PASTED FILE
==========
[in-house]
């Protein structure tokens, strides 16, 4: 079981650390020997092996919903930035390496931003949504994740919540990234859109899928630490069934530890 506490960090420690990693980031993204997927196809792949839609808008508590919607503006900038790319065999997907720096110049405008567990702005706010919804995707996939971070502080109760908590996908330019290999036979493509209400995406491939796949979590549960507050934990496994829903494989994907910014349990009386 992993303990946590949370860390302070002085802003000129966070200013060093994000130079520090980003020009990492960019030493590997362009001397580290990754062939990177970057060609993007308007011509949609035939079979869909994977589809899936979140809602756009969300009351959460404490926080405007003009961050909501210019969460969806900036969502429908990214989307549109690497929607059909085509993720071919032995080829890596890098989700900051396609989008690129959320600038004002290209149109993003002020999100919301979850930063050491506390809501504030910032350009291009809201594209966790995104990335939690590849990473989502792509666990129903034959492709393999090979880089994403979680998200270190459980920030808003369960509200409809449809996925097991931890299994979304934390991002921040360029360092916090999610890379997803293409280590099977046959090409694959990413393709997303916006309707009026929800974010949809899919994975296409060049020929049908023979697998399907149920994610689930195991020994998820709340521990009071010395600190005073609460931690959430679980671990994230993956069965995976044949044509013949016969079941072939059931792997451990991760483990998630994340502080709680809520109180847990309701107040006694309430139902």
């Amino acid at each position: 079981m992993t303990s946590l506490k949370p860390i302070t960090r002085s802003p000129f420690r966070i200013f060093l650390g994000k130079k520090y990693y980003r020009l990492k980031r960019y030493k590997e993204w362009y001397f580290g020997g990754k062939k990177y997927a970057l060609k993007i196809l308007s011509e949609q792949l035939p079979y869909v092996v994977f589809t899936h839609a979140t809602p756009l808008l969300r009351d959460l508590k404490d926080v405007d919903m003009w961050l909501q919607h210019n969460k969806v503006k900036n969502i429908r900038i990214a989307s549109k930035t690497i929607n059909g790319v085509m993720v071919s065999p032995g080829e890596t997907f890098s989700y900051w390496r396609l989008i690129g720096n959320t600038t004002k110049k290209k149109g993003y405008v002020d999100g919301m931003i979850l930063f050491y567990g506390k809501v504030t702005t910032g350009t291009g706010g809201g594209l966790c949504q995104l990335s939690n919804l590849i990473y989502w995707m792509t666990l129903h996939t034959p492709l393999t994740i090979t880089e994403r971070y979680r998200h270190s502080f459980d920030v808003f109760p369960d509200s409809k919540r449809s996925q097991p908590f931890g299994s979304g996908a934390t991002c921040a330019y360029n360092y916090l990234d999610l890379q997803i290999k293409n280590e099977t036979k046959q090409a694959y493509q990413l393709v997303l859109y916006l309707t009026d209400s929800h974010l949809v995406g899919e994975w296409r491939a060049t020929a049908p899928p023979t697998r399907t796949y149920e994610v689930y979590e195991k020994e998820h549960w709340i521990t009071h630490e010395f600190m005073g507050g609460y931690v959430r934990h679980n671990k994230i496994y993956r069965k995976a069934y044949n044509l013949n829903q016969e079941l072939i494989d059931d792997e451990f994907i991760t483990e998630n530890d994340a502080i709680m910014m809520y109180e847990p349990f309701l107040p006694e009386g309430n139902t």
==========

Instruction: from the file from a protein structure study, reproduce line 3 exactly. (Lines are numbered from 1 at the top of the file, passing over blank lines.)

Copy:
């Amino acid at each position: 079981m992993t303990s946590l506490k949370p860390i302070t960090r002085s802003p000129f420690r966070i200013f060093l650390g994000k130079k520090y990693y980003r020009l990492k980031r960019y030493k590997e993204w362009y001397f580290g020997g990754k062939k990177y997927a970057l060609k993007i196809l308007s011509e949609q792949l035939p079979y869909v092996v994977f589809t899936h839609a979140t809602p756009l808008l969300r009351d959460l508590k404490d926080v405007d919903m003009w961050l909501q919607h210019n969460k969806v503006k900036n969502i429908r900038i990214a989307s549109k930035t690497i929607n059909g790319v085509m993720v071919s065999p032995g080829e890596t997907f890098s989700y900051w390496r396609l989008i690129g720096n959320t600038t004002k110049k290209k149109g993003y405008v002020d999100g919301m931003i979850l930063f050491y567990g506390k809501v504030t702005t910032g350009t291009g706010g809201g594209l966790c949504q995104l990335s939690n919804l590849i990473y989502w995707m792509t666990l129903h996939t034959p492709l393999t994740i090979t880089e994403r971070y979680r998200h270190s502080f459980d920030v808003f109760p369960d509200s409809k919540r449809s996925q097991p908590f931890g299994s979304g996908a934390t991002c921040a330019y360029n360092y916090l990234d999610l890379q997803i290999k293409n280590e099977t036979k046959q090409a694959y493509q990413l393709v997303l859109y916006l309707t009026d209400s929800h974010l949809v995406g899919e994975w296409r491939a060049t020929a049908p899928p023979t697998r399907t796949y149920e994610v689930y979590e195991k020994e998820h549960w709340i521990t009071h630490e010395f600190m005073g507050g609460y931690v959430r934990h679980n671990k994230i496994y993956r069965k995976a069934y044949n044509l013949n829903q016969e079941l072939i494989d059931d792997e451990f994907i991760t483990e998630n530890d994340a502080i709680m910014m809520y109180e847990p349990f309701l107040p006694e009386g309430n139902t």